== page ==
I recently went on a road trip through Transylvania, the northwestern region of Romania. While I visited just this part, it gave me a great impression of the country.
Among European travel destinations, Romania still seems to be a bit of an underdog. Some people wonder if it’s safe to go to Romania or if it’s worth visiting in the first place. But let me tell you: if it isn’t on your travel list, it absolutely needs to be!
Here are just a few reasons why I loved traveling in Romania.
1. Romania defies preconceptions
I thought I knew pretty well what to expect of Romania. I pictured a deeply melancholic country: one with sad farmers with calloused hands plowing the fields, or with endless dreary communist-era buildings stacked like dominoes along cracked concrete roads.
Well, guess what? That’s not quite what I saw — or at least, it made up just a little part of a bigger picture.
It might seem silly to mention, but until you’ve actually visited you’re often still relying on stereotypical images, and I think in northern Europe these are probably the first and only images that pop up.
If things had been all gloomy and gray in that older Eastern European sort of way, that would have certainly been interesting. But I didn’t expect Romania to be also so full of vibrant colors, beautiful castles, hip cafes and restaurants, and so much charm.
As I strolled the cobblestone streets of historical Brașov — with its medieval architecture and cute little alleys backed by lush green hills — I felt like I had discovered one of Europe’s secret travel spots.
2. It’s a crazy patchwork of history
It’s fascinating how today’s modern borders, especially in Europe, often hide so many deep and complex histories. Crack open another country and, sure enough, loads of cultural influences and hidden historical connections come bursting right out.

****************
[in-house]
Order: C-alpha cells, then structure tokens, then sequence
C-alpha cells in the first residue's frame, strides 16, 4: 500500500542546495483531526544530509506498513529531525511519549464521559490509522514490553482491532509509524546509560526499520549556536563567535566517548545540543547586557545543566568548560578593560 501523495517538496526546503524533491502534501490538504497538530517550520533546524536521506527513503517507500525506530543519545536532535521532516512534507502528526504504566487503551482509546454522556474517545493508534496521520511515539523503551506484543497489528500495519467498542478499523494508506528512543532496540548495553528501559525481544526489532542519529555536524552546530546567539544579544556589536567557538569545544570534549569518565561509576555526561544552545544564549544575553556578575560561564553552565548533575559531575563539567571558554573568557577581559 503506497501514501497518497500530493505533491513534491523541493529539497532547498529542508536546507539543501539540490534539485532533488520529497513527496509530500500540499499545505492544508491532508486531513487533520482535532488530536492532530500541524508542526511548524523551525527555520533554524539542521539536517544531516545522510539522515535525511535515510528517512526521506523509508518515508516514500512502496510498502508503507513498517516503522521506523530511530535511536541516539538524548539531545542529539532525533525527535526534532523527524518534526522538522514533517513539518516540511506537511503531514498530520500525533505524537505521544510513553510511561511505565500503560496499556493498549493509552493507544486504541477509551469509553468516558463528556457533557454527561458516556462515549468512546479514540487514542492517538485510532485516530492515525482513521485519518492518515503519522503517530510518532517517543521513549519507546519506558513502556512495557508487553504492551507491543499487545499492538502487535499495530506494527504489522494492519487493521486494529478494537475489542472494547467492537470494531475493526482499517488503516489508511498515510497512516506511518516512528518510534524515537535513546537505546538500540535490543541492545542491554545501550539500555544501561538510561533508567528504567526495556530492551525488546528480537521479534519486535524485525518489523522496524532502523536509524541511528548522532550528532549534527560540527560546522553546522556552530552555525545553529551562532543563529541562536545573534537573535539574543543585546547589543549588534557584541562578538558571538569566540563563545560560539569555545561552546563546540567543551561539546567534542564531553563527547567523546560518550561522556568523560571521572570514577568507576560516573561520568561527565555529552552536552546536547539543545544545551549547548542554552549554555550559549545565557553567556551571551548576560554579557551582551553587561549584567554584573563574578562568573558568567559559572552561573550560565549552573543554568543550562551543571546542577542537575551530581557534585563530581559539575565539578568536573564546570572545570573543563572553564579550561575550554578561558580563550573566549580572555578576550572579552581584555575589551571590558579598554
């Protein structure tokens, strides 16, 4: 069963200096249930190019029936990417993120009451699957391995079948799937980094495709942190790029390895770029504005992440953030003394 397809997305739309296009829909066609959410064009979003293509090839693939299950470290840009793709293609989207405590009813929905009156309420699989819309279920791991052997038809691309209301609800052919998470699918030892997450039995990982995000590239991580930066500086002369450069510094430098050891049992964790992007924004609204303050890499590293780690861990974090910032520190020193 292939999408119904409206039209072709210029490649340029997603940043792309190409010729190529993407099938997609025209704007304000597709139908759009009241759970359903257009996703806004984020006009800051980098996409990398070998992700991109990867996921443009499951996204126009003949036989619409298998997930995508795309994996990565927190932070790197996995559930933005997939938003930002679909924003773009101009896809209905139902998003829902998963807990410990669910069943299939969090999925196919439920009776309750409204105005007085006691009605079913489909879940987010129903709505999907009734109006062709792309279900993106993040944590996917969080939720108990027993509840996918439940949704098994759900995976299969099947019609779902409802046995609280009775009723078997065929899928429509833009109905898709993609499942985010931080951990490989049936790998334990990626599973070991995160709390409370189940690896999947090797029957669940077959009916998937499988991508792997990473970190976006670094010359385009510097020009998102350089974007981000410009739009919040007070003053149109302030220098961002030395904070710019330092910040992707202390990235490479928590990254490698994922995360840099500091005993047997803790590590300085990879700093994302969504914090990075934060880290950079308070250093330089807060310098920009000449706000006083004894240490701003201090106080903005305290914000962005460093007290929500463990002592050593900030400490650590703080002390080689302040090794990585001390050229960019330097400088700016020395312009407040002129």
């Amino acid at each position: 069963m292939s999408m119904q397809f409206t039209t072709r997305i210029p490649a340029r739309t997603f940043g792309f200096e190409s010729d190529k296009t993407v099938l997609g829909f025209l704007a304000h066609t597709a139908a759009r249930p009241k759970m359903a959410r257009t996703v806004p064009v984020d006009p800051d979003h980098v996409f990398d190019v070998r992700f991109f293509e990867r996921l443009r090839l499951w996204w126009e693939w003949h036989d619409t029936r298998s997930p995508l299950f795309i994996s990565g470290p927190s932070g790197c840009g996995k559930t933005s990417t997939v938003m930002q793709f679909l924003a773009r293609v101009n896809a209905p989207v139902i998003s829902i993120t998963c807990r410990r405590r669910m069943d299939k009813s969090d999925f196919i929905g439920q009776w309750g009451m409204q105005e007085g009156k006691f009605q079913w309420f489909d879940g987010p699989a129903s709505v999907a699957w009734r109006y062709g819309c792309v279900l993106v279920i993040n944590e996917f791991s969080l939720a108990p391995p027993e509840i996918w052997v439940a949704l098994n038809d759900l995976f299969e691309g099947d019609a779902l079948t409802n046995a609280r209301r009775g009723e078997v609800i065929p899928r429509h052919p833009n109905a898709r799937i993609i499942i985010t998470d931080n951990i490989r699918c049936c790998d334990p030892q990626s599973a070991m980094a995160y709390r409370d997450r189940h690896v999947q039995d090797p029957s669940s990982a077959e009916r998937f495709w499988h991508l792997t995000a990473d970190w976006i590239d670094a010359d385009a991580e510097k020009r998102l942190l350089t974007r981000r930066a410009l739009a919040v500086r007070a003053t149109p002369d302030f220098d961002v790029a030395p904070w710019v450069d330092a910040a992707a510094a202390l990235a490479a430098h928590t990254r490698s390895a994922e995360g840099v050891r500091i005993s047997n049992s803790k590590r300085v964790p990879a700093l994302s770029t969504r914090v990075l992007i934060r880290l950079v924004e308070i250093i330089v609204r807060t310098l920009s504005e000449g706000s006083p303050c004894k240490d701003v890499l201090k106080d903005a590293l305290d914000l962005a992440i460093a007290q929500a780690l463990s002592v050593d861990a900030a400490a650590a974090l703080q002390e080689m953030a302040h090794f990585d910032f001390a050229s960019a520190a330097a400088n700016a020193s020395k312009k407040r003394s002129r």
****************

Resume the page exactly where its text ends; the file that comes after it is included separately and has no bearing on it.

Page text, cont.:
Such is the case with Romania; dig just a little bit into its history, and you soon realize that the modern country of Romania has so many deeper historical layers behind it.
What’s particularly interesting is that Romania is essentially a country of two halves, split along the Carpathian Mountain range that runs more or less through the middle. Wallachia is in the southeast, while Transylvania is in the northwest.
(This is a simplification; there is also the Moldova region in the northeast for example, which joined with Wallachia in 1862.)
Protected by the towering snow-capped Carpathian peaks, Transylvania found itself on a natural border that once held the Ottoman Empire at bay. It’s because of the Ottoman threat that loads of the mountain passes and valleys became home to beautiful castles and fortified churches.
The region also developed a distinct culture thanks to many Hungarian and Saxon (German) influences. As you explore the region you’ll even notice that some towns still have two different names, one being Hungarian from the times they were a part of the Austro-Hungarian Empire.
The name Romania itself can be traced back even further to — you guessed it — the Romans. Even though the people in these parts weren’t precisely Romans, they decided to assume their name sometime in the Middle Ages.
The Romanian language, by the way, is very much Romanic and not at all Slavic. So, if you know let’s say some Spanish or Italian, you will be able to figure out a fair bit of Romanian.
As a Dutchman, I was also intrigued to learn that the Romanian currency, the Leu, has a connection to the Netherlands. Leu means lion, which refers to the Dutch leeuwendaalder (lion thaler) coin that merchants once used in the Middle Ages. Romania minted their own copies of Dutch coins, which is just another example of those deep connections running through the continent.
When visiting Romania, you’ll surely find many angles from which to learn its rich and storied past — and how it’s intertwined with so much of other European history.